There were “westerns” before John Wayne put his mark on them.
The men in blue and gray in the Civil War—the ones who could read, and the ones who had buddies who could read—were avid fans of the dime novel.
New printing technologies in 1860 made it possible to churn out an endless succession of cheap (10 cents, hence “dime novel”) so-called “blood-and-thunder” stories, often about heroes of the American West like Kit Carson.
These dime novels in the mid-19th century were the ‘westerns” before Hollywood invented the movie genre of the same name in the early 20th century.
The flood of cheap books was unleashed by improvements in the steam printing press and stereotype plates, the cast metal plates that used a reversed image of a full page on the press. The resulting increase in productivity and cost reduction permitted publishers to do huge press runs of the formula “western” novels that were written by assembly lines of writers. Some of the more respectable authors cranked out a new book every three months. Some of the hacks claimed to be able to produce a brand new novel in 24 hours. As you might guess, originality and quality weren’t the principal standards of excellence.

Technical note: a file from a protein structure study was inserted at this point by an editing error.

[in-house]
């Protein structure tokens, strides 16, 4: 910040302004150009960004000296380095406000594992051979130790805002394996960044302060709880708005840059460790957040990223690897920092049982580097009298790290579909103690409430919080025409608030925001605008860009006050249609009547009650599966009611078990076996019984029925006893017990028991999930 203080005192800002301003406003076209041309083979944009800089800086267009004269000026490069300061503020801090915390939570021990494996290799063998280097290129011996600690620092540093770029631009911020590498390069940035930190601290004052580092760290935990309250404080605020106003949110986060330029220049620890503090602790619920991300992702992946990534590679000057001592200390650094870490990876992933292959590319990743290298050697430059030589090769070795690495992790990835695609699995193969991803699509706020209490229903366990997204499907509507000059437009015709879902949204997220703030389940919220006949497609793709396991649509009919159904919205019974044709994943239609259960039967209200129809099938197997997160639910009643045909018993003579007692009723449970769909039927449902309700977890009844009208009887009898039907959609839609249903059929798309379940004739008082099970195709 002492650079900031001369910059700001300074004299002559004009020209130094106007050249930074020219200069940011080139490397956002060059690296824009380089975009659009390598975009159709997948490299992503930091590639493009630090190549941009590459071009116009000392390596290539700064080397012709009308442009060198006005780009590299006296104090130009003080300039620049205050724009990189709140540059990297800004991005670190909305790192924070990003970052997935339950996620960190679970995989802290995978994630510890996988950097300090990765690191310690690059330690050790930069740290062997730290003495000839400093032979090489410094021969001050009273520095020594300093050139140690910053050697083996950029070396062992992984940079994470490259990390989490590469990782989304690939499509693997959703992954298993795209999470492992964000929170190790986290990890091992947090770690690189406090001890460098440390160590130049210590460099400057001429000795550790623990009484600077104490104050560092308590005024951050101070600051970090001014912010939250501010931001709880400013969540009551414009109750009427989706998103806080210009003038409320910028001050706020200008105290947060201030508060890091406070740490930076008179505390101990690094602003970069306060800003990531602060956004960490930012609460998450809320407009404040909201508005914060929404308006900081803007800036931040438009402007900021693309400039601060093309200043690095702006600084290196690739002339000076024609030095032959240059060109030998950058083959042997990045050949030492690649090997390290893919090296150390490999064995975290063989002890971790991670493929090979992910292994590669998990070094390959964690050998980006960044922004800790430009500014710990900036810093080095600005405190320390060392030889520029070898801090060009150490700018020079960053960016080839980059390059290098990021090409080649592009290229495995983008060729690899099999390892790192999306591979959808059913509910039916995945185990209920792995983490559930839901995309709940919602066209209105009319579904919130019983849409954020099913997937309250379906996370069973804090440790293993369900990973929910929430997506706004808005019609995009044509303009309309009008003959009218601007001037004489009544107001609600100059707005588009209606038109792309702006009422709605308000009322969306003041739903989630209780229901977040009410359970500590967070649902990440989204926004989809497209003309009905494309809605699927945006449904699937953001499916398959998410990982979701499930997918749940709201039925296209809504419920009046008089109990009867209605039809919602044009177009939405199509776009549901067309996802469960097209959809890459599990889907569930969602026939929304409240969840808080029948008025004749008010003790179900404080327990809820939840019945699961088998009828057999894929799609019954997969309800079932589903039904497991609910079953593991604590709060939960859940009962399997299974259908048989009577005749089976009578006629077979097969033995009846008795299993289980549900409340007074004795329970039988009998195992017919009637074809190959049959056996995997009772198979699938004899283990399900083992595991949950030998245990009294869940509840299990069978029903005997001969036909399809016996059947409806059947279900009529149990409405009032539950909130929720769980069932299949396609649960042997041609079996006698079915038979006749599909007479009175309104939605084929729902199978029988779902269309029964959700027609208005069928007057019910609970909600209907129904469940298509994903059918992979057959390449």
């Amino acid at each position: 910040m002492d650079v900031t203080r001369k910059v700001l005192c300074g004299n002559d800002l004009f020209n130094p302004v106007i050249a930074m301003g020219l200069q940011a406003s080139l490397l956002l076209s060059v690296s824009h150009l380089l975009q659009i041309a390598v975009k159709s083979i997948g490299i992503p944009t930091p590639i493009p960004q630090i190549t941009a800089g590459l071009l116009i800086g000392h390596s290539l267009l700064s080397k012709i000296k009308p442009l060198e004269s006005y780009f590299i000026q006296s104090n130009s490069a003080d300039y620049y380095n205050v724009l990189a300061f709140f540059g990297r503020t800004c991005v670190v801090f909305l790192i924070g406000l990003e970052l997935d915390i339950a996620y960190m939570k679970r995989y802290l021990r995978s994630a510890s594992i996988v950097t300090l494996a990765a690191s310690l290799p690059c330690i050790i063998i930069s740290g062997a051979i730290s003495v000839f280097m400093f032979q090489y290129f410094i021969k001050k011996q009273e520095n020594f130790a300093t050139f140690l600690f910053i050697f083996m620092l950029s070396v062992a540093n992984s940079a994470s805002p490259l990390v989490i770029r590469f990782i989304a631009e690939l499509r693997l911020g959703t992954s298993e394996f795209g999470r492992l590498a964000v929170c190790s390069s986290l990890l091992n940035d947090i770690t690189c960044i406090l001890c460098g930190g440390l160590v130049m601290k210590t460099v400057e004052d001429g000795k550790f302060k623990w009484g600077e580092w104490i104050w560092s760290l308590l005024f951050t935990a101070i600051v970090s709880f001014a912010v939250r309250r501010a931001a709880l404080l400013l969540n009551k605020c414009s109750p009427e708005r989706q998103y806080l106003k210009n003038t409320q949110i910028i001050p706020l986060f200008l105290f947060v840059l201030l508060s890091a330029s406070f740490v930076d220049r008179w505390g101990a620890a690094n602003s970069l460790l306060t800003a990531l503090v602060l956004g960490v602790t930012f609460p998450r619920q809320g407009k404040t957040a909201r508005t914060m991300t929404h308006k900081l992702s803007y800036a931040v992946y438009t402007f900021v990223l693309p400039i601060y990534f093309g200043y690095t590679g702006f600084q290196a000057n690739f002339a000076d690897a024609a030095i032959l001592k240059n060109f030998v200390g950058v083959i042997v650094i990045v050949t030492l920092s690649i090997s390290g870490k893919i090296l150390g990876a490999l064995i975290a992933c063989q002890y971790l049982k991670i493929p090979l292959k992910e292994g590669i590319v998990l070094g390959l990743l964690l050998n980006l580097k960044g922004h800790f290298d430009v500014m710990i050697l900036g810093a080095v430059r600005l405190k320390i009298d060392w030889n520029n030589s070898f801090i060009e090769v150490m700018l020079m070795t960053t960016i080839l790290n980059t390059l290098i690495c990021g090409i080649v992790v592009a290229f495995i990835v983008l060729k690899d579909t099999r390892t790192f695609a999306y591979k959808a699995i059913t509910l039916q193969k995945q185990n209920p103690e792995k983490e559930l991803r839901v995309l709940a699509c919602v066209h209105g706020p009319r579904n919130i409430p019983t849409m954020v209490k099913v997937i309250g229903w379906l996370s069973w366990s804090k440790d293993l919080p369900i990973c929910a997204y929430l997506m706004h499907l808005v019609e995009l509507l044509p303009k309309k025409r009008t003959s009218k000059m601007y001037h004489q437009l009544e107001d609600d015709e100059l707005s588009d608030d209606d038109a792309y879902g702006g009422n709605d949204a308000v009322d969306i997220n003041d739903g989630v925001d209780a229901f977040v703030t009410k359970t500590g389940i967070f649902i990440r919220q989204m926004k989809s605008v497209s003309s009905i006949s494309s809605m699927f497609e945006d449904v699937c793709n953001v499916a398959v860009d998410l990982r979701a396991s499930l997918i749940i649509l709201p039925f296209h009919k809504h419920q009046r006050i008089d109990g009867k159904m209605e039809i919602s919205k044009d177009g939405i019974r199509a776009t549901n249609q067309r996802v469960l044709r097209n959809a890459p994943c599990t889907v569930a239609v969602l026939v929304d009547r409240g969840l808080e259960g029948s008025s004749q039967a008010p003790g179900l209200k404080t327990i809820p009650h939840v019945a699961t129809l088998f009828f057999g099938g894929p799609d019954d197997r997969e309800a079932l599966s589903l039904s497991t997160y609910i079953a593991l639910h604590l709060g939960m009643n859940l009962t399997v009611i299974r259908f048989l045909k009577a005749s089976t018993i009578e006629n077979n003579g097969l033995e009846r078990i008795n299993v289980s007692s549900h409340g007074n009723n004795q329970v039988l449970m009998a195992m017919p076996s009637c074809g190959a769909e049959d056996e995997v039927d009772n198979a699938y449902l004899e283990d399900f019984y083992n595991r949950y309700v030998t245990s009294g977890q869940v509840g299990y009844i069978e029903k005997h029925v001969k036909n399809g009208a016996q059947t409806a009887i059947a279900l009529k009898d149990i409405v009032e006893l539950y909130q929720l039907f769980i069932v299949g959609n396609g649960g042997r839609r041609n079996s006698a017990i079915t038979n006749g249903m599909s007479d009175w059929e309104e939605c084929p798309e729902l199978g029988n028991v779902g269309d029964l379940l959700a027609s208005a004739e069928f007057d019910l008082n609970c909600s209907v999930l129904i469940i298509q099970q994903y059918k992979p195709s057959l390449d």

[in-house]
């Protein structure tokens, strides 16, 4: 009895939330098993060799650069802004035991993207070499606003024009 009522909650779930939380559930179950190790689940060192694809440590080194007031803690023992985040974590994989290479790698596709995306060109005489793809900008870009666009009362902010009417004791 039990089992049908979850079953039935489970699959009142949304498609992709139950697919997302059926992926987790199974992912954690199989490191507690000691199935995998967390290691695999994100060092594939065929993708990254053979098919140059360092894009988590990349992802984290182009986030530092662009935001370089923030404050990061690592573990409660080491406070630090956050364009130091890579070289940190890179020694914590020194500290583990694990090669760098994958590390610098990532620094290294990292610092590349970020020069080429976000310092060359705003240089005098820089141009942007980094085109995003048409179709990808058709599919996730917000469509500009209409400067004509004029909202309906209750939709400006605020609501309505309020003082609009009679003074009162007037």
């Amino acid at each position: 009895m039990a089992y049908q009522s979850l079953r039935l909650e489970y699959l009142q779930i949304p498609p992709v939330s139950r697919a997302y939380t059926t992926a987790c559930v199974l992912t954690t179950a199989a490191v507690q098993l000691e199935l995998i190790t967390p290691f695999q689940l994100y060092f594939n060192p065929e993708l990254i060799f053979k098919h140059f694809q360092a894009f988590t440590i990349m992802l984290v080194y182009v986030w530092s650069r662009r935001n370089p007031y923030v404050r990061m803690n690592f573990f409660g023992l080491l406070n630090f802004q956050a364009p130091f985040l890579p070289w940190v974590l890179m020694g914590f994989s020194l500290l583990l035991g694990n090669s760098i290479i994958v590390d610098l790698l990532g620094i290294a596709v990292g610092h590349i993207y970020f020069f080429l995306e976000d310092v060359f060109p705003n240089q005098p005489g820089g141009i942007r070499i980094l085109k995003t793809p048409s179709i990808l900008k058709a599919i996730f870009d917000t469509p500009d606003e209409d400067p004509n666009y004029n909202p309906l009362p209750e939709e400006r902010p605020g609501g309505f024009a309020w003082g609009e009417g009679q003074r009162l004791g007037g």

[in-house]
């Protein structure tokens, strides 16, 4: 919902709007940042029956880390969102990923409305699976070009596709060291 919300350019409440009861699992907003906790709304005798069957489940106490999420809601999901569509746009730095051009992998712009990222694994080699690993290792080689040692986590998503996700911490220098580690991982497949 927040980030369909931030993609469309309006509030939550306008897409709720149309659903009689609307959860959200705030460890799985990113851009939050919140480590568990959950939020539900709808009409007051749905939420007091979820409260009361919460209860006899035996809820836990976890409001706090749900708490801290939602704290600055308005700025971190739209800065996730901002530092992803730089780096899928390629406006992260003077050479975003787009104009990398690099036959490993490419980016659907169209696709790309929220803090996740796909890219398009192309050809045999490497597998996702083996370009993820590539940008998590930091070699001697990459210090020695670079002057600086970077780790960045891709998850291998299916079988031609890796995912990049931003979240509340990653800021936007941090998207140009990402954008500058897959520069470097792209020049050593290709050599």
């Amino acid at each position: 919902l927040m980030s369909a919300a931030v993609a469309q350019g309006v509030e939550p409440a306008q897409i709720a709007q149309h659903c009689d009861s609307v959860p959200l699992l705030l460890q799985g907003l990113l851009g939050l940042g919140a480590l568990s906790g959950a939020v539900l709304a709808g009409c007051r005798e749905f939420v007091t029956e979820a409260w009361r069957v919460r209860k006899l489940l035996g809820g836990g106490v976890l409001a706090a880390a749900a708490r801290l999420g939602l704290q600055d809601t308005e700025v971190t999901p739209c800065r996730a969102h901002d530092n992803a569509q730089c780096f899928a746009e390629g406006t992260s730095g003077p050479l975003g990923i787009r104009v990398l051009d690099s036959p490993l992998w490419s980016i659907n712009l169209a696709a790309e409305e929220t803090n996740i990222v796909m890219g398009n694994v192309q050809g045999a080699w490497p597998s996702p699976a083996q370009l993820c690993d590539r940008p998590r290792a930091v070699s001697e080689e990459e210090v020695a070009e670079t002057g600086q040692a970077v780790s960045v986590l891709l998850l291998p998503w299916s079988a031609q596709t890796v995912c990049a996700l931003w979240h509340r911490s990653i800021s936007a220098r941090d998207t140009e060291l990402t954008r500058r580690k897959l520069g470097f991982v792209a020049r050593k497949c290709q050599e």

Jill Lepore, in The Story of America: Essays on Origins, notes: “Blood-and-thunders were ‘sent to the army in the field by cords, like unsawed firewood,’ one contemporary reported. After the war, dime novel westerns cultivated a vast, largely eastern, and altogether male audience: they were the first mass market fiction sold to men and boys.” (1)
Dime novel readers who weren’t Kit Carson (1809-1868) fans must have been a rare breed. Between 1860 and 1900, the American frontiersman was the hero of more than seventy of the popular books.
(1) Jill Lepore, The Story of America: Essays on Origins (Princeton, NJ: Princeton University Press, 2012), 212, 217.
Copyright © Richard Carl Subber 2015 All rights reserved.